Punishment of Three Critical Broadcasters at the Behest of the Ruling Party: Flaws in Georgia’s Media Regulation


The positions and decisions of the Georgian National Communications Commission as a legal entity of public law with a strong influence on the media environment continue to fall in line with the political vision of the ruling Georgian Dream party. In 2022, at the behest of Georgian Dream, the Communications Commission levied sanctions against three critical media outlets despite a lack of legal grounds. Of those most affected was media outlet Mtavari Arkhi, which was fined 118,689 GEL (approximately $44,500).


On August 23, 2022, the Georgian National Communications Commission satisfied the complaint of the ruling Georgian Dream party when it sanctioned three television channels (Mtavari Arkhi, Formula, and TV Pirveli) for their critical editorial policy. The Communications Commission issued a written warning to Formula and TV Pirveli and levied a fine against "Mtavari Arkhi" in the amount of 118,689 GEL.


The decision to sanction the broadcasters resulted from a complaint filed by the Georgian Dream party with the Communications Commission on August 8, 2022, in which the ruling party demanded that the television stations be declared in violation of law for broadcasting a pro-Western and anti-Russian campaign announcement entitled "Home to Europe" on June 24, 2022.

It should be noted that members of the Georgian Dream party have long voiced support for the idea that media content should be regulated by the Communications Commission or the judiciary. Representatives of the commission also voiced support for the 2022 amendments to the Law of Georgia on Broadcasting, which replaced the previous policy of self-regulation by the media with a policy of regulation by the commission. This law, which has received widespread criticism by the media and civil society, was adopted by the Parliament of Georgia in a non-inclusive manner and without consultation of key stakeholders during its third reading on December 22, 2022. 

CSO’s see the Commission’s decision as a clear sign of the worsening media environment

The proceedings launched against the critical media garnered significant criticism from civil society organizations. On August 11, 2022, the Media Advocacy Coalition issued a statement regarding the ruling party's request to punish three critical broadcasters, labelling it “alarming.” The coalition called on the Communications Commission to discontinue its practice of restricting critical media outlets and consider both the importance of contentious issues and the risks of restricting media freedom when making decisions.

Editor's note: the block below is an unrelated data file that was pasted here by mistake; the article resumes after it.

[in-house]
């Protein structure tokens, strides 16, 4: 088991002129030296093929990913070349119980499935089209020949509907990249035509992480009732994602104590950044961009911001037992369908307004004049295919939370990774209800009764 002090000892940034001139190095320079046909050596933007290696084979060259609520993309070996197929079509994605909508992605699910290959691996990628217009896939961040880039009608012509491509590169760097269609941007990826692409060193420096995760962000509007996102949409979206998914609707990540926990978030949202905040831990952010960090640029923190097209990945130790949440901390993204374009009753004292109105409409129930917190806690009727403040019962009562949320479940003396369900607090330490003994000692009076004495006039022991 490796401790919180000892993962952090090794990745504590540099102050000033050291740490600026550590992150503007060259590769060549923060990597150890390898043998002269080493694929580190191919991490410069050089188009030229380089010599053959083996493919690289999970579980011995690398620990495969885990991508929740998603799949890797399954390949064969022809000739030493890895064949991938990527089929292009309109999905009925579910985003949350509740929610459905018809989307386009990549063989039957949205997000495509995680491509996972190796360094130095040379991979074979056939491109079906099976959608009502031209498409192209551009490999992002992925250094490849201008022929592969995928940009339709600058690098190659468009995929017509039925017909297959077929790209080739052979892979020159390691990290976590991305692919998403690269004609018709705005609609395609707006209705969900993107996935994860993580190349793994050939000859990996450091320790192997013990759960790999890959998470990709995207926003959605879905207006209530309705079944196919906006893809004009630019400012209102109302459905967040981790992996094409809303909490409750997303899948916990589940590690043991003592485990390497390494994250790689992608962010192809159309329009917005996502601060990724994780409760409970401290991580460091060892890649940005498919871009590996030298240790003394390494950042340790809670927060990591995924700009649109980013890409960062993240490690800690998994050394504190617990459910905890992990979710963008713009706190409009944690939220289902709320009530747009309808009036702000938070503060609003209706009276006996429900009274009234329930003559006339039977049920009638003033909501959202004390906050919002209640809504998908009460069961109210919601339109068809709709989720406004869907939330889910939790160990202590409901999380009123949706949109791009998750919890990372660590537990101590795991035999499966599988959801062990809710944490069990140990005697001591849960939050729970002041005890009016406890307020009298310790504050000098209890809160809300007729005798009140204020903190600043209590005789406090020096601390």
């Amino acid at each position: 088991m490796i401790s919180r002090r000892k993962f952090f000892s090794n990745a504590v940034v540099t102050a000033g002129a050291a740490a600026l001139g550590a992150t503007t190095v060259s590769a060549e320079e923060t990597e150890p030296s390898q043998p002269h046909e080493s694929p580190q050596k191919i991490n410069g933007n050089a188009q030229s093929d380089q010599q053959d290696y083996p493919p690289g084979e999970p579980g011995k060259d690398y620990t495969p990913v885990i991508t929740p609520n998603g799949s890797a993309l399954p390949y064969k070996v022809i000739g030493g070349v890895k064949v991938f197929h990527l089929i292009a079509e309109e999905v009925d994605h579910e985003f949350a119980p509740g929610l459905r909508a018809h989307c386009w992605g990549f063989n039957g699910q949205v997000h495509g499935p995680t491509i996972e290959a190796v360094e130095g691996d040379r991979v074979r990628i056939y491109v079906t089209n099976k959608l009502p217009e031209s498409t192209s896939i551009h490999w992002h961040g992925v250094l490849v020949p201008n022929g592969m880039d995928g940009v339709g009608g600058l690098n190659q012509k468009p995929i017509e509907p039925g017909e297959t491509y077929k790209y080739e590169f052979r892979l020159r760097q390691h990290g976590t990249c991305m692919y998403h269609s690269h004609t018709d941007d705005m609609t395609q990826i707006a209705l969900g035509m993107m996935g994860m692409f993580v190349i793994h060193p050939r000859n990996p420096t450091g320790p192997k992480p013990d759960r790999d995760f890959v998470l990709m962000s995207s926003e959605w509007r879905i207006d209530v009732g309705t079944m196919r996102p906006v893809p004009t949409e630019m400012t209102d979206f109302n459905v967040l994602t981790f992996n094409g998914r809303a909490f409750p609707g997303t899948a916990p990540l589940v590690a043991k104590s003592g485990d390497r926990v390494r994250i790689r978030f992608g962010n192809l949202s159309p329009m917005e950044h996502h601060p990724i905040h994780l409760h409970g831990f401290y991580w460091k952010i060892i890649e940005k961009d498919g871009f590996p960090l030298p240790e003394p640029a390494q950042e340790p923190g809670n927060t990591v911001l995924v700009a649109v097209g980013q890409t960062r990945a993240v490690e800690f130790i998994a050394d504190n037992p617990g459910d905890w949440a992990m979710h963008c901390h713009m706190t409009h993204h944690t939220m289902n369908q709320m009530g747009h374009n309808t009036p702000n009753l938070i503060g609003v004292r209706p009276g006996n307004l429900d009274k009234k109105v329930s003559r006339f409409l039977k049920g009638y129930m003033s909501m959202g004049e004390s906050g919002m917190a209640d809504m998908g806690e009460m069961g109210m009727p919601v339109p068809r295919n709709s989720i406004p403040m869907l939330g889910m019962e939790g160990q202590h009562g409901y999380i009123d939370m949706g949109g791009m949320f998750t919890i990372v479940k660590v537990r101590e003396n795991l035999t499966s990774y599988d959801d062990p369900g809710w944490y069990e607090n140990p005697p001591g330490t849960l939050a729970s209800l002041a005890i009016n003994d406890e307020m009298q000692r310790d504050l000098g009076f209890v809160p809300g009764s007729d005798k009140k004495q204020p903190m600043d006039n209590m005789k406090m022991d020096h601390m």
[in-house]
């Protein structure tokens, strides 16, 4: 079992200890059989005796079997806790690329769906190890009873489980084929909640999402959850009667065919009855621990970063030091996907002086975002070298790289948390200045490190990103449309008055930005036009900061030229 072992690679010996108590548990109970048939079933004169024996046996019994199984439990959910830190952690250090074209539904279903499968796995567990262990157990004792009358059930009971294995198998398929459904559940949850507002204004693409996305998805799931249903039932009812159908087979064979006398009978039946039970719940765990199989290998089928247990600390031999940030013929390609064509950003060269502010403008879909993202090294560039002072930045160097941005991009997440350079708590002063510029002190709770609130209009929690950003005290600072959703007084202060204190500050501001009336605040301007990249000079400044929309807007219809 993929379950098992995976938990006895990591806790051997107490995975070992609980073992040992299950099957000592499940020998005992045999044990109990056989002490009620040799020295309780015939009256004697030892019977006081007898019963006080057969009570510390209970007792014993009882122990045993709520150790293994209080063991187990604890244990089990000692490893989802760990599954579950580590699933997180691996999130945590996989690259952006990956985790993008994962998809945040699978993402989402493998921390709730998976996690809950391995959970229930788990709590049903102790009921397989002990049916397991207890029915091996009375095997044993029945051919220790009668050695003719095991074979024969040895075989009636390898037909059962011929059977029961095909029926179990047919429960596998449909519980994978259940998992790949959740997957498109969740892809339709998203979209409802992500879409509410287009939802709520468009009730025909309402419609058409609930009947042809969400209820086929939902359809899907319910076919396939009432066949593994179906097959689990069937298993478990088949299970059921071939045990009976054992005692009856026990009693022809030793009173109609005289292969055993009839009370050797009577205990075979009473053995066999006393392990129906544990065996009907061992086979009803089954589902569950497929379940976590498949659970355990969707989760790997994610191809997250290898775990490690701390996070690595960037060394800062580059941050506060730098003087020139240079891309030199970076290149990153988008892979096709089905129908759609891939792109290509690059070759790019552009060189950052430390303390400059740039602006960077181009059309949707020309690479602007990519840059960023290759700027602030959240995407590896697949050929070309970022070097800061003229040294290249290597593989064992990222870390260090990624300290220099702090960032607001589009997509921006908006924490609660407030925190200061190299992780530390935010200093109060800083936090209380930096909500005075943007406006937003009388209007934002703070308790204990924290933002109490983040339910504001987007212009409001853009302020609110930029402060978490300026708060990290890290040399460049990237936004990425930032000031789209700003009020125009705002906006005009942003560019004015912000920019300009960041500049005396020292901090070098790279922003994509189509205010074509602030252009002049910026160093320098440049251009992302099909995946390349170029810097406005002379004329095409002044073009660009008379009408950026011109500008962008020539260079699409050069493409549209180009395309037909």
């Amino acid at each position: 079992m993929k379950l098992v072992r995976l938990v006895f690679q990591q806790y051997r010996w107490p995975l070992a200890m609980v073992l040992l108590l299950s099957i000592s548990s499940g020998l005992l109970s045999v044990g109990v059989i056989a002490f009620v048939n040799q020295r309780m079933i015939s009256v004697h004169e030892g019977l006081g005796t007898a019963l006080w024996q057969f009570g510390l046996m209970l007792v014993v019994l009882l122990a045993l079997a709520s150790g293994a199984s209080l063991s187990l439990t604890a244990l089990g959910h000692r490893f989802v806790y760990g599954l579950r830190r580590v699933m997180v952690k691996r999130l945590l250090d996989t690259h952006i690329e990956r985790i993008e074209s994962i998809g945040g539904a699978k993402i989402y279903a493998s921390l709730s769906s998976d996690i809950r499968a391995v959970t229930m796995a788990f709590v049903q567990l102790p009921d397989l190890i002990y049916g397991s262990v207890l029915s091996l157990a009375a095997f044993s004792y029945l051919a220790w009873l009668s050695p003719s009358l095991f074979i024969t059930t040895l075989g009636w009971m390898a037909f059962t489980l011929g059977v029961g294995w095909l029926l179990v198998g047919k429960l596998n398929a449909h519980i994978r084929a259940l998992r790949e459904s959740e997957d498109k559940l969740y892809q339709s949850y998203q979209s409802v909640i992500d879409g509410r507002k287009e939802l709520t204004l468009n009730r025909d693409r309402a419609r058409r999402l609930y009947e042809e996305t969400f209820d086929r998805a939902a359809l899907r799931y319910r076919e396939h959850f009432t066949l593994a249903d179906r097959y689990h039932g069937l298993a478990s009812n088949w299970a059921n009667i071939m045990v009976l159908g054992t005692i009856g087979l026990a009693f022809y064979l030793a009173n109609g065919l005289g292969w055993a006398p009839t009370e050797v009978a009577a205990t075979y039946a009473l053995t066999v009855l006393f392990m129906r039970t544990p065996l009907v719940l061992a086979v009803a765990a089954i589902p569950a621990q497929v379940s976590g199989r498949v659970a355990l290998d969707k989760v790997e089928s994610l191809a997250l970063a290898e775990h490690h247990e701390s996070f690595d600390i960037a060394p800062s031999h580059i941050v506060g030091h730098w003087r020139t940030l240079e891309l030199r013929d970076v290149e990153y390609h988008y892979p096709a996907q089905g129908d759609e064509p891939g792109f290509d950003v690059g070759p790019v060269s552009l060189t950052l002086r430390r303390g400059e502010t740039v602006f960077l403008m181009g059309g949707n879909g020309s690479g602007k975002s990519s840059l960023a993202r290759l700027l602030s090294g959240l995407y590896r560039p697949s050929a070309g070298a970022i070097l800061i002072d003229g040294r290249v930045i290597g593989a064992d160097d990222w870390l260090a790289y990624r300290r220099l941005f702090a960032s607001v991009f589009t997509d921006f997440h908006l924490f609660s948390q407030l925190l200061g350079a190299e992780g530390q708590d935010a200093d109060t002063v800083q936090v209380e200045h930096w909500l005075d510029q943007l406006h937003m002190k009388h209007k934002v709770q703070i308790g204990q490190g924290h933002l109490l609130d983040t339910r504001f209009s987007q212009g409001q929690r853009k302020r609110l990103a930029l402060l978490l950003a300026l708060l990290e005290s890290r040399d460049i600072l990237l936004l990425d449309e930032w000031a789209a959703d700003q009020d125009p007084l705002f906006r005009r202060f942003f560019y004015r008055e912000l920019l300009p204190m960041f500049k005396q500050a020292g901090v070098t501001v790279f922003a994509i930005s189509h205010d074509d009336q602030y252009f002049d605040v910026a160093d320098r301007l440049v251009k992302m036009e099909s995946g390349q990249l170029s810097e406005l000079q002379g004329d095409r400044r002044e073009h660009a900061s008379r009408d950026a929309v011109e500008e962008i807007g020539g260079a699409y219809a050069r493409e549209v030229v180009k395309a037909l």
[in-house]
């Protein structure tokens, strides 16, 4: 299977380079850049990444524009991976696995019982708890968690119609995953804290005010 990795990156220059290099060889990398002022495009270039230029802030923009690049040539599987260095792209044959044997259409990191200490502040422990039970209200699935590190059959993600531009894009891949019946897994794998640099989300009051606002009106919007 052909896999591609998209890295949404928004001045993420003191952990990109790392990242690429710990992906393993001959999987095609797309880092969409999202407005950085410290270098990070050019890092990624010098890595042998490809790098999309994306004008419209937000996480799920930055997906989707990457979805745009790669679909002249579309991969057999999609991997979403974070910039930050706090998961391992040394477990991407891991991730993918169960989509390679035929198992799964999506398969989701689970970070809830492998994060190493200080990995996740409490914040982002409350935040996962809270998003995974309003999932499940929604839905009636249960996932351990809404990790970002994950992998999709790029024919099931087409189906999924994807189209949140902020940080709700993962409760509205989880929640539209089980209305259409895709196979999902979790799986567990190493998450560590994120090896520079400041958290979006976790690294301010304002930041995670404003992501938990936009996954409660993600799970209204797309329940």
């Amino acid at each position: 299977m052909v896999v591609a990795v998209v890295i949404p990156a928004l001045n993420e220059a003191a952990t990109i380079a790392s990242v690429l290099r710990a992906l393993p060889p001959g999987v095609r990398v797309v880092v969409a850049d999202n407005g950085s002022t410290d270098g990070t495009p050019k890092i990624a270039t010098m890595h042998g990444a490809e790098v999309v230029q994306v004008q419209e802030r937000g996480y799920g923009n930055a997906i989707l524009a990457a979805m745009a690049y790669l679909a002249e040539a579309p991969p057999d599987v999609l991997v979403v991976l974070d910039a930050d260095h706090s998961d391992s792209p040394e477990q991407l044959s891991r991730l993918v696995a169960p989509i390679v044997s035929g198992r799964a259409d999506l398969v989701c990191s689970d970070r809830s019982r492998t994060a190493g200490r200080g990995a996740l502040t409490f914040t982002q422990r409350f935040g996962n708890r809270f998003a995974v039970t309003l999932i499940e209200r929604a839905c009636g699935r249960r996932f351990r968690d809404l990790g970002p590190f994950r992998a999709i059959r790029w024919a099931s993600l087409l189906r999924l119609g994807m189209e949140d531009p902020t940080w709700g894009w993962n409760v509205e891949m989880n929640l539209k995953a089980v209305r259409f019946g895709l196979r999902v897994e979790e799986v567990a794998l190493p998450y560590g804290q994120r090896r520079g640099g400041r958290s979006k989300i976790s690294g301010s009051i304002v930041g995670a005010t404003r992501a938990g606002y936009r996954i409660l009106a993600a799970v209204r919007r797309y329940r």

On August 23, 2022, following the Communications Commission’s decision against the broadcasters, the coalition issued another assessment, marking the commission’s decision as a clear sign of the worsening media environment in Georgia. It noted a lack of legal justification for the decision and argued that it violated Article 17 of the Constitution of Georgia, which guarantees freedom of expression, information, media, and the internet. Moreover, the coalition asserted that the limitation of these constitutionally afforded rights is allowed only in accordance with the law when it is used to “ensure the necessary state or public security or territorial integrity in a democratic society, to protect the rights of others, to prevent the disclosure of information recognized as confidential, or to ensure the independence and impartiality of the court,” conditions it notes were clearly not met in this case.

The decisions of the Communication Commission have been appealed, but a court date has yet to be set. The delay of the case also represents a growing trend in which Georgia’s legal system consistently prolongs proceedings around cases that represent the interests of the media. Notably, it also contradicts the experience of cases that seek to prosecute representatives of the media, which, at the request of government representatives, tend to be considered expeditiously by the courts.


The decision made by the Communications Commission to punish critical media outlets at the behest of the Georgian Dream government clearly indicates that the regulatory body remains a tool of the government to control freedom of expression. The adherence of the Communications Commission to the demands of the ruling party and the deterioration of media legislation in 2022 can be considered contributory factors to a worsening media environment in which the Georgian Dream government continues to take actions that increase political pressure on broadcasters.